I know I don’t usually write about my book-buying, or at least not nearly as much as about my actual reading and my reading goals. There are several reasons for that.
For one, I don’t usually buy many books in one go, so doing monthly (or even bi-monthly) ‘haul’ (a word I hate, by the way – I’m not hauling in a net, I’m spending money) posts seems kinda pointless. For another, I’m not a big fan of those posts (or Youtube videos, where this format seems to be even more popular) because I feel like showing off just how much you buy encourages a kind of (mindless?) consumerism that I’m rather critical of. Which is not to say that I a) don’t buy books (quite the opposite) or b) that I would judge you for liking – or writing – these kinds of posts. I just… think that showing off the things you get, especially on the regular, can create quite unintended side effects, jealousy and fear of missing out not the least among them. Just because I can afford to buy the books I want (in moderation) right now – and after years of barely buying any books that were not directly relevant to my uni degrees, I might add – doesn’t mean that everyone can, and I’d rather not make anyone feel bad, directly or indirectly, for not being in the same privileged position.
So, why on earth am I writing about my new books now, then?
Two reasons: One, because I’d like to talk a bit about the challenges of buying books, and especially certain types of books, in a non-English speaking country. And two, because I like to think about what (excessive?) book-buying does to one’s – or rather, my – TBR and, consequently, my enjoyment of reading.
Now, I am not, nor have I ever been a ‘small TBR’ kind of person. One reason for that is that I (still) own a lot of books I inherited or bought during my university degrees and never got round to reading, and another is that I like to have a modicum of choice. By that I mean books of different lengths and, more importantly, different genres. I’m definitely someone who prefers to read widely and rarely picks up similar books right after another. No, not even when I’m going through a bit of a phase like I am right now with the whole ‘ships and the Arctic’ theme I’ve had going on since January.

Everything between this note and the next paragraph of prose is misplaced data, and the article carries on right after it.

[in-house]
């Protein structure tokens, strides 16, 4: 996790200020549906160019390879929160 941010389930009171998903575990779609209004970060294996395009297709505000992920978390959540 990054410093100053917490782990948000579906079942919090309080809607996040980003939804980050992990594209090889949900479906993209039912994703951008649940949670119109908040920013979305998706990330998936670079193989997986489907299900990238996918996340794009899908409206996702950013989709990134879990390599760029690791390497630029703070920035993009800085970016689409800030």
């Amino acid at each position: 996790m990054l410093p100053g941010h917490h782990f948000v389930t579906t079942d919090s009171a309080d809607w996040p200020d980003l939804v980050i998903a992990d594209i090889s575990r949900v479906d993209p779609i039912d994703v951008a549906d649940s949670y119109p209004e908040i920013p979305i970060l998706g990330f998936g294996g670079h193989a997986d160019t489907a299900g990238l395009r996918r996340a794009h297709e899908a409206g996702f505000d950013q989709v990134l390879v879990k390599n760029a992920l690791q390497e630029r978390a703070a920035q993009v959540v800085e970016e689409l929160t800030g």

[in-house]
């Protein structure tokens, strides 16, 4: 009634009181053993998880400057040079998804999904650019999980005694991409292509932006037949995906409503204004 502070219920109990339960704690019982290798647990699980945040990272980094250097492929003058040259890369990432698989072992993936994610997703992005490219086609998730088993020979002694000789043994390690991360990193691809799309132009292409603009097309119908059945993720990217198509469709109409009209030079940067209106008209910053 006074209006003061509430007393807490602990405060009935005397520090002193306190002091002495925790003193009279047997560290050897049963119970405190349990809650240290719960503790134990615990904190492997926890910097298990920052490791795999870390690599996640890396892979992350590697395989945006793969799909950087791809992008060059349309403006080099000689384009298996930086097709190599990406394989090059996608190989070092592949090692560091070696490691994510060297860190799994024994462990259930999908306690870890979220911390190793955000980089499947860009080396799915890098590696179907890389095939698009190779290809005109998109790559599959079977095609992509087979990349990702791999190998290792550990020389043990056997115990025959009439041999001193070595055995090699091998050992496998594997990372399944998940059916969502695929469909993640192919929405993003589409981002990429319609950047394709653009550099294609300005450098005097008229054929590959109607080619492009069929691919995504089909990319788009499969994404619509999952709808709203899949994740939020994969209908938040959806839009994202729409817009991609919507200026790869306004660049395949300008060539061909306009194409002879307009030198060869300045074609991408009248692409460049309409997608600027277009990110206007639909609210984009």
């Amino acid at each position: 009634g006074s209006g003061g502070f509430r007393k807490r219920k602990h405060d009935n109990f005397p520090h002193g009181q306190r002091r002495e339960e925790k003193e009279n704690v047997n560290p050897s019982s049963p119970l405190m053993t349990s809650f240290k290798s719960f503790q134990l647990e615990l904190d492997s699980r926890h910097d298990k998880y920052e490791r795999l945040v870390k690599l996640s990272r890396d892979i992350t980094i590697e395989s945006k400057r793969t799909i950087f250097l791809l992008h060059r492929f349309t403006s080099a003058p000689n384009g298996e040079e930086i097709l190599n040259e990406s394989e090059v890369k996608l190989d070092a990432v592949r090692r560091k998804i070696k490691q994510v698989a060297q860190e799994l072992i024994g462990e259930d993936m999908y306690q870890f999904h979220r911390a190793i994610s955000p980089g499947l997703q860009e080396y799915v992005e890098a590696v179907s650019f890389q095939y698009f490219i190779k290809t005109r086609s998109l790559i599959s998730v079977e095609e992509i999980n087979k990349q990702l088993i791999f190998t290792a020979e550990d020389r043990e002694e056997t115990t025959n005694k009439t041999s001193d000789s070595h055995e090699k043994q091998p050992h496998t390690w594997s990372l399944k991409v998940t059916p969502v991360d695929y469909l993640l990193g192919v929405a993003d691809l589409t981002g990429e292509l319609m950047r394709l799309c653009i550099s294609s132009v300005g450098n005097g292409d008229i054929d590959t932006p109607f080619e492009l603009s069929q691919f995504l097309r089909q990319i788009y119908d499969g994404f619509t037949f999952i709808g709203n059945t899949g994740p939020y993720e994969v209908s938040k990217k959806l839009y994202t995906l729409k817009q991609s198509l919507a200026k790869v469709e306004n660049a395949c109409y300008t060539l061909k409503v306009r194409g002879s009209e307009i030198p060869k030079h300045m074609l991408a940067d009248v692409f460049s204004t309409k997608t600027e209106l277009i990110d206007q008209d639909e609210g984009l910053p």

However, I also like my (physical) TBR at a length where it feels manageable, meaning that it feels like I could get through it in a year or two if I really put my mind to it.1. Unsurprisingly, adding several books to it at once – especially books I want to read eventually, but not necessarily immediately – feels rather uncomfortable. For some reason, I have no trouble with digital wish lists, but actual physical books (including library books) can sometimes feel like a burden. This isn’t always the case – the feeling definitely tends to get worse when I’m very busy or have trouble deciding which book to pick up next. Sometimes knowing that I tend to read new books within a couple of months of acquiring them is enough to dispell the uncomfortable feeling of being overwhelmed, sometimes it isn’t.
‘But Merry, why do you go on a book-buying spree then?’ you ask. Well, because of that second issue I mentioned above, aka the challenge of buying English books in a non-English speaking country. I’m not sure I’ve mentioned this on this blog before, but I live in a small town in south-western Germany. Granted, it’s a university town, but it’s still fairly small. Unsurprisingly, the selection of English-language books in my local bookstores is limited. While you can usually get the classics (especially when they’re on a reading list for the running semester) and some recent bestsellers and evergreens, more ‘unusual’ choices (think LGBTQ+ fiction, plays, poetry, authors who are not British or American) are normally absent.